Public address, Quotes May 17th, 2008
Chris Matthew’s address to the class of 2008, Washington University in St. Louis.
Selected passages : “The most popular movie ever made about American politics, “Mr. Smith Goes to Washington,” which came out just as World War II was starting is the story not of a bigshot, but of a young guy who takes on the bigshots, who spots the rot at the top in our government, and risks all to save the country from it.
The young hero played by Jimmy Stewart is named Jefferson Smith, a direct heir to Thomas Jefferson who said, “A little revolution now and then was a good thing.
It’s no wonder that the powers in Washington hated that movie, that Joe Kennedy, the movie mogul and the father of a president, and not the greatest Democrat in the world — I’m talking about Joe — tried to get Columbia Pictures to pull it. It’s not surprising either, that the American people, suspicious of power in high place, loved it. Kennedy said it would harm our image in those early days of World War II. On the contrary. When the Nazis declared a ban on all American movies in occupied France, theaters chose “Mr. Smith” as the last movie to be shown. Those French played it again and again, cheering this lonely young man’s struggle against tyranny. (…)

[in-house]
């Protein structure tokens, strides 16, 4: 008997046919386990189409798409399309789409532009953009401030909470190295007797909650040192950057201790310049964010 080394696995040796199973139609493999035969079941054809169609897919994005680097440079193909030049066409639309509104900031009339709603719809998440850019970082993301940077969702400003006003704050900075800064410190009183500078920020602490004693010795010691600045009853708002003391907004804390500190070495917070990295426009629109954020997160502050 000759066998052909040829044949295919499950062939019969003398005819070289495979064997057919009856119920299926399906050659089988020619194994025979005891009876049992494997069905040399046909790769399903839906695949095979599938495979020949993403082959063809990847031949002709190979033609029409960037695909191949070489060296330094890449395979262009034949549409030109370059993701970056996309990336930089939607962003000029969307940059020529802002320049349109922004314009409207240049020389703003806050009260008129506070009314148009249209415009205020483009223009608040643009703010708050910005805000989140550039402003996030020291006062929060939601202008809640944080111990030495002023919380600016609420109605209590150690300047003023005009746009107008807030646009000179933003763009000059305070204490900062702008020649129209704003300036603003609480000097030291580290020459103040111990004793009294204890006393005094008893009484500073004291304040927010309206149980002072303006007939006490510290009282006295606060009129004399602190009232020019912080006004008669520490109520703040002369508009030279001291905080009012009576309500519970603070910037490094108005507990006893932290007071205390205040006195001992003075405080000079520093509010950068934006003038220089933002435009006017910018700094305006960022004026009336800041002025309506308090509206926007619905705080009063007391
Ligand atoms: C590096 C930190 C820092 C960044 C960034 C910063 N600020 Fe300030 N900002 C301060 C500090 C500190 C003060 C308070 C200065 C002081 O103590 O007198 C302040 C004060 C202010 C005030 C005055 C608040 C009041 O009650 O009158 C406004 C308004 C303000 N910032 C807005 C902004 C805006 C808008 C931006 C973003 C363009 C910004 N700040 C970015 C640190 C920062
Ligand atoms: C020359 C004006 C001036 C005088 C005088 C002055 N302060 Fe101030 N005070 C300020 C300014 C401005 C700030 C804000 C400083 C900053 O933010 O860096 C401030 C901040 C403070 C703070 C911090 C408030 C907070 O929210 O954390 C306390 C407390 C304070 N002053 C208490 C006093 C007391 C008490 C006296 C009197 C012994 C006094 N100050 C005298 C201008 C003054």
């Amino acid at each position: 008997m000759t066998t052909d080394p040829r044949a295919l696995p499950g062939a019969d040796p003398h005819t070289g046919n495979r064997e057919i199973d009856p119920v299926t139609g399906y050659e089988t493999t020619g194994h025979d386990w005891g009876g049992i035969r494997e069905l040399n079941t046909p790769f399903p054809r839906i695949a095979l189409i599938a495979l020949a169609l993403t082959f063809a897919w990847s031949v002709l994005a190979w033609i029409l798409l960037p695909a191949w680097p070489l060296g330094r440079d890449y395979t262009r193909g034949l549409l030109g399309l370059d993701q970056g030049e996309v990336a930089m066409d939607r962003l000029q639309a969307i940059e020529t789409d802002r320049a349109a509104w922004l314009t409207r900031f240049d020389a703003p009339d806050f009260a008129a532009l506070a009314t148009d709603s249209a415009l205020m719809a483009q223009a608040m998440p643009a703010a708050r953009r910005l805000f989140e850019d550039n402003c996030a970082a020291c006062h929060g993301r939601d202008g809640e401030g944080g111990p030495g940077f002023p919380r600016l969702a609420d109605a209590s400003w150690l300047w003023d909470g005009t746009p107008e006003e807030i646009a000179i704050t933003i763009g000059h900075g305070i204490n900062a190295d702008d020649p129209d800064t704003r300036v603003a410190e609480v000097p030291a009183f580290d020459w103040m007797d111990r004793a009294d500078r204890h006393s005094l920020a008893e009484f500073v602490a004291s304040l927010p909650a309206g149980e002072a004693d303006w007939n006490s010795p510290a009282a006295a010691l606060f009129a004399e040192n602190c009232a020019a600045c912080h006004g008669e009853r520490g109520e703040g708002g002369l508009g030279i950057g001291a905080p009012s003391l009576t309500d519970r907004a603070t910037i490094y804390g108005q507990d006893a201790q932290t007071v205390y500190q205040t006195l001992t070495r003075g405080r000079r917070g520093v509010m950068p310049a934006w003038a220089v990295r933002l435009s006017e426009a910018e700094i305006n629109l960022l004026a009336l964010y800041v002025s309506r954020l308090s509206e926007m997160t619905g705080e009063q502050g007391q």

I brought all these thoughts to you today about our self creation, about our rebellious spirit, about our rooting for the underdog, about our pioneer spirit, about our optimism for some very good reasons.
One, because there’s a push out there to define Americanism these days in a narrow, nationalistic sense.
In the years since our decision to go to war in Iraq, resisted by our old allies, there’s been a chauvinistic stupidity about the value of other countries. You know, the French fries, the freedom fries, the attacks on old Europe. If we were more confident of our own identity, if we “got it” about our own country, not that we’re better than them, but that we have some really good stuff going for us — I think then we wouldn’t be constantly knocking other countries. (…) ”
Source : WUSTL.edu